A pitch is a story told with the goal of getting someone to buy into your idea; it’s your request for action. You want them to do something. You appeal to their reason and emotions. They want you to do something too. Don’t be stupid, waste their time or insult their intelligence with lame words drained of meaning.

We all pitch. Everyday. To our friends, family, business, clients, etc.


There are good-to-great pitches. They’re informative, entertaining and on occasion, wonderfully inspiring. They connect with you emotionally and ride the road of reason and common sense to their intended destination―the “decision.” And, more often than not, the decision is right.

Boring-to Bad

Then there are the boring-to-bad pitches. Lame ideas, poorly packaged, with an even worse delivery. Wasted words and wasted time―yours and theirs. But, on the upside, you do get to the intended destination― the “decision”―much quicker. It’s no. A quick no.  Then there’s the…

Worst Pitch Ever

I have first-hand experience with this one. How? Why … I did it. Me. Fessing up to it.

It was horrible. A crime against logic, reason and the human language. A stinker of epic proportions. But in the end, it enriched me beyond belief. And it all started with …

A Flea Market Miracle

I was book shopping at a high-end flea market (we have them in Ohio) when I ran across a book called “Making Miracles” by Dr. Paul Pearsall. It was in the $2.00 bin, usually out of my economic range, but looked exceptionally interesting. So, I saved up for three weeks and bought it. The fact that it was still there three weeks later was a miracle unto itself. A sign I thought. It was meant to be. In the cards – so to speak.

This little snippet on the cover was intriguing,

“I died three times. I’m back.”

The book was a mixture of physics, spirituality, hope, action and a genuine reverence for all four. It delved into the evidence for a finely-tuned, aware, universal intelligence with some inexplicable quantum quirkiness. That was my take on “Making Miracles.”

I contacted Dr. Pearsall about doing a story and interview with me. Here was the pitch – almost verbatim.

“Hey, uh, yeah, uh, I, umm … bought your book “Making Miracles” in the discount bin at a high-end flea market here in Ohio. Paid two bucks for it, which was a pretty high price considering how old it is. I don’t really know anything about you or your concepts of non-linearity, observer participancy, synchronicity or meaningful coincidences  — but it sounds quantumly cool.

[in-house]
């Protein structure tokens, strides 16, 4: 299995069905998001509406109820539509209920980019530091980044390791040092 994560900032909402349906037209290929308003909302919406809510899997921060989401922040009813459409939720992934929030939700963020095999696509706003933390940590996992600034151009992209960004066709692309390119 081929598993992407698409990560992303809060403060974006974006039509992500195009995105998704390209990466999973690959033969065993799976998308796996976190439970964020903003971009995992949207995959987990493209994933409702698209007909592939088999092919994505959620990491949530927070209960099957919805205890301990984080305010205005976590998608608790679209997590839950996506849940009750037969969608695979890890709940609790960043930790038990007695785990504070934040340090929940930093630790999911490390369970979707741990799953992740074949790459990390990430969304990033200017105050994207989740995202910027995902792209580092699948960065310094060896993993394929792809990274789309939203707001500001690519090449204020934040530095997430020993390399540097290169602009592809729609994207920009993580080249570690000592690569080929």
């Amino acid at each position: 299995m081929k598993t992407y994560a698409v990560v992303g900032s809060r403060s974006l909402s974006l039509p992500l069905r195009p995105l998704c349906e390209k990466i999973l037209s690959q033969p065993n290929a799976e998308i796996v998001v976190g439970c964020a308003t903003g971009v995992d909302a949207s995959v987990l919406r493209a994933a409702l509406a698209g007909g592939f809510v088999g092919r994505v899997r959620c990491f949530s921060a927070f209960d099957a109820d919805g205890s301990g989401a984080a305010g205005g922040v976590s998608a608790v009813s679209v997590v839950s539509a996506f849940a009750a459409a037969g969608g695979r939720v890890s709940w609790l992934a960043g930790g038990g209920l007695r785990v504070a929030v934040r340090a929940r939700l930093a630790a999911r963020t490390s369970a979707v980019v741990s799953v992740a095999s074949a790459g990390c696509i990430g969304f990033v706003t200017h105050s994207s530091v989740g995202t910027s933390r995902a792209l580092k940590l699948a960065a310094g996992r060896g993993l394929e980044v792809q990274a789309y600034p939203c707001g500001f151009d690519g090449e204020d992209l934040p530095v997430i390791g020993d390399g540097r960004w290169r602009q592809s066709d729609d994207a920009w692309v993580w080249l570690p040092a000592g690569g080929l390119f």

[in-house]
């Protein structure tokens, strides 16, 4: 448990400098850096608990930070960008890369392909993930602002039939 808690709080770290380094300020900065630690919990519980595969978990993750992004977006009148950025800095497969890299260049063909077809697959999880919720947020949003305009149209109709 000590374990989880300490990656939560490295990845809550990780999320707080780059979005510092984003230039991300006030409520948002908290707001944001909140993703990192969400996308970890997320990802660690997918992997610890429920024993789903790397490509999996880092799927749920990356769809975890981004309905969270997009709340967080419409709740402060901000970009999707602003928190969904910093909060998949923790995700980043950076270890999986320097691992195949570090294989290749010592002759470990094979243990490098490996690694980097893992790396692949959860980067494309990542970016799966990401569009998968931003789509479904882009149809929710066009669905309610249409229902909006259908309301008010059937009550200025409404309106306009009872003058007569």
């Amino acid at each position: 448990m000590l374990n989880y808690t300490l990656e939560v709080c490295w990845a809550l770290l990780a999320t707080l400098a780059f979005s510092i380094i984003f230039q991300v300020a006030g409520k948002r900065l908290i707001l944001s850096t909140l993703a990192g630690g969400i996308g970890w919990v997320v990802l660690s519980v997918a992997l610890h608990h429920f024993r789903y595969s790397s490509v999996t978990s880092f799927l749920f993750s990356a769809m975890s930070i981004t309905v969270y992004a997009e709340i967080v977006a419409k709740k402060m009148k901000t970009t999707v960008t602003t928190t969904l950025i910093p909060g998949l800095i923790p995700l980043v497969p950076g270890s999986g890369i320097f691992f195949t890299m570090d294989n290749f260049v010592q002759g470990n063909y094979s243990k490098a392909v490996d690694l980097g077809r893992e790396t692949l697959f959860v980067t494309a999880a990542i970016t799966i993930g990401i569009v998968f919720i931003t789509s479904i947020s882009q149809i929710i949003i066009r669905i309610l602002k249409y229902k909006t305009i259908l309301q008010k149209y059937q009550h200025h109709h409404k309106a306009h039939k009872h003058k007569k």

Probably a story there. I’d like to interview you.


Can You Do Any Worse Than That?

Could any pitch be worse than that? Could you do more things wrong? If that isn’t the worst pitch of all-time, I’d love to hear one that’s worse. After I pitched him and realized how lame and unprepared it must have sounded I expected a resounding NO. A “NO” at Tachyon speed (faster than the speed of light).

What Happened?

Well, what do you think happened? Isn’t it obvious?

Dr. Pearsall was an internationally known bestselling author of 18 books at that time. Many of them were New York Times bestsellers. He was a licensed clinical neuropsychologist and one of the most requested speakers in the world, having delivered over 6,000 keynotes. And he was also a frequent consultant to national television appearing on “Dateline,” “20/20,” CNN, “The Oprah Winfrey Show,” “The Today Show,” and “Good Morning America.”

And some doofus like me pitches him from a flea market in the Midwest about a book he’d written 12 years ago?

 That’s when I first came to the realization of …

The Power of Asking

Dr. Pearsall was great. Unbelievably he said yes. But he didn’t want to do the “Making Miracles” story; he wanted to talk about his book, “The Beethoven Principle.” So we did. And it was soulfully enriching beyond any expectation. And –  lucky you – he also showed me the secret to world’s greatest card trick. It will be unrevealed at the end of this true story. But you have to travel a little longer with me to get there. First, we have to get over some…


Overcoming adversity is never simple. Ever. Sometimes, despite Herculean efforts, you still don’t win. You’re crushed, mangled, and left feeling like a little dark spot in the middle of the road that vehicles continuously run over. One spot that used to be a living, breathing organism experiencing the joy of life.